In SUD, he comments on Jesus' reported remark about Lazarus ["This sickness is not unto death"]: "And what help would it have been to Lazarus to be awakened from the dead, if the thing must end after all with his dying--how would that have helped Lazarus, if He did not live who is the resurrection and the life for everyone who believes in Him? No, it is not because Lazarus was awakened from the dead, not for this can one say that THIS sickness is not unto death; but because He lives, therefore this sickness is not unto death. For, humanly speaking, death is the last thing of all; and, humanly speaking, there is hope only so long as there is life. But Christianly understood death is by no means the last thing of all, hence it is only a little event within that which is all, an eternal life; and Christianly understood there is in death infinitely much more hope than merely humanly speaking there is when there not only is life but this life exhibits the fullest health and vigor." (Pg. 144)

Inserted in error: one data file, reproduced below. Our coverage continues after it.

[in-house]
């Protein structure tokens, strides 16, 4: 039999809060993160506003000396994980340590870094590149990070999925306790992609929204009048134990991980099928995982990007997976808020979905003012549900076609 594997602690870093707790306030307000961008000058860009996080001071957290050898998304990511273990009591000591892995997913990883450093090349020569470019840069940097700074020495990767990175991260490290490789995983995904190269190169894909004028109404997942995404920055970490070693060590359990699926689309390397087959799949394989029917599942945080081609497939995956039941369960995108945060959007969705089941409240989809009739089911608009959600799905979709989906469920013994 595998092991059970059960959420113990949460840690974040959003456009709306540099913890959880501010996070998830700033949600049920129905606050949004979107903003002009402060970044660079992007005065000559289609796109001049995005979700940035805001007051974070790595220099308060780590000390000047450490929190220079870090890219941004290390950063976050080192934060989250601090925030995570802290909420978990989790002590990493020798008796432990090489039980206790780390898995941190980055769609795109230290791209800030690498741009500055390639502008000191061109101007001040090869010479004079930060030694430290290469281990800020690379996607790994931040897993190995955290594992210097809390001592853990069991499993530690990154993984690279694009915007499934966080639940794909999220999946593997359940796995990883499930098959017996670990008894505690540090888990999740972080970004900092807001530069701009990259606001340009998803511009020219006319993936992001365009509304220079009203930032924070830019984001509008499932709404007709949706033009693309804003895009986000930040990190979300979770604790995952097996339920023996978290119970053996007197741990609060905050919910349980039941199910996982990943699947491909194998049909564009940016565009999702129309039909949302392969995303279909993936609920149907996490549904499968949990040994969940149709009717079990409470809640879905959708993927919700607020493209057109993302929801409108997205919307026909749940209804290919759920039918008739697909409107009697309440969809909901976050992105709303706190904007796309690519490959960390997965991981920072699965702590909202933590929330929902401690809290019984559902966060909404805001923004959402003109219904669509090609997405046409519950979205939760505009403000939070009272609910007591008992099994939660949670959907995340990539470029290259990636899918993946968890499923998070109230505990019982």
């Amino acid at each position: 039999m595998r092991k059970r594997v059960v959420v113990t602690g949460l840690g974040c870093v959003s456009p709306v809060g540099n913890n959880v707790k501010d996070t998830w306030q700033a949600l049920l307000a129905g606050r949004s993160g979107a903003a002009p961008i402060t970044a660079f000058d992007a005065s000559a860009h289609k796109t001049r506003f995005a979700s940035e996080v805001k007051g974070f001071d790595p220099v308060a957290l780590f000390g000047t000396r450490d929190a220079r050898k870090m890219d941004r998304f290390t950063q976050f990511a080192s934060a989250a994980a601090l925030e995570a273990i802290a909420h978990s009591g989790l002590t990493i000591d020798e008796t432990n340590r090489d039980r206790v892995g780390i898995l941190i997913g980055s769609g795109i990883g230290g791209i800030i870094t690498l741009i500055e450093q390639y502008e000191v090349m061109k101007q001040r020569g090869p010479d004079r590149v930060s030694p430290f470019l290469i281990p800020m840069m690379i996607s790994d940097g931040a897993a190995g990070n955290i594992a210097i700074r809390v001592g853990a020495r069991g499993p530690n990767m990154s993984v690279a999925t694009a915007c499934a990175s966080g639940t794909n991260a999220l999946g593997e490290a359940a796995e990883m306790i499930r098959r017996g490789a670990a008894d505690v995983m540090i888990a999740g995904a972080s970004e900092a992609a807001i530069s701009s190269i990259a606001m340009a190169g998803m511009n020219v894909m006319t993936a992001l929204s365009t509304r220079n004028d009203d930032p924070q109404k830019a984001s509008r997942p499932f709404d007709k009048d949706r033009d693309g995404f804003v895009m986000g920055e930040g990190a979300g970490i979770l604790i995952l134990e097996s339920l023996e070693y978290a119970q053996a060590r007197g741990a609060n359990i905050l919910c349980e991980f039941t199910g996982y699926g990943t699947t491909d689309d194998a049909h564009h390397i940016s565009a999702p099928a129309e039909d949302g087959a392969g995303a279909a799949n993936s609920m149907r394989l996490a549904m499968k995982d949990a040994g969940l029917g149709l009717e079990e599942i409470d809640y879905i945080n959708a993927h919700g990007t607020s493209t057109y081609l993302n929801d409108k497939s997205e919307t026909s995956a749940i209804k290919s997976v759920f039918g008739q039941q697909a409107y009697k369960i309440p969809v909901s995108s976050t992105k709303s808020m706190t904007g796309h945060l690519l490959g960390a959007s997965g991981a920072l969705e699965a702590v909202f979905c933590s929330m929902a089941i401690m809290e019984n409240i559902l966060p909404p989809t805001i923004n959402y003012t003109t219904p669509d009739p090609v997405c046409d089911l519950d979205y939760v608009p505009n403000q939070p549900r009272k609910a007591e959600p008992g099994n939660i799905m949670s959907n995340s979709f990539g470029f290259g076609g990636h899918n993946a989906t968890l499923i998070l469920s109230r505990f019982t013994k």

He states, "... he is in despair about the eternal, he despairs over himself that he could be weak enough to ascribe to the earthly such great importance, which now becomes his despairing expression for the fact that he has lost the eternal and himself. Here is the scale of ascent. First, in consciousness of himself; for to despair about the eternal is impossible without having a conception about the self, that there is something eternal in it, or that it has had something eternal in it. And if a man is to despair over himself, he must indeed be conscious also of having a self; that, however, is the thing over which he despairs---not over the earthly or over something earthly, but over himself... despair is precisely to have lost the eternal and oneself." (Pg. 195-196) Later, he adds, "Despair is potentiated in proportion to consciousness of self; but the self if potentiated in the ratio of the measure proposed for the self, and infinitely potentiated when God is the measure. The more conception of God, the more self; the more self, the more conception of God. Only when the self as this definite individual is conscious of existing before God, only then is it the infinite self; and then this self sins before God." (Pg. 211)
These two books (along with The Concept of Dread) are perhaps Kierkegaard's most profound (certainly the most "pre-existential") works of a Christian nature. Not only Christians can appreciate his deep reflections on such emotional conditions; these works are "must reading" for anyone studying Kierkegaard.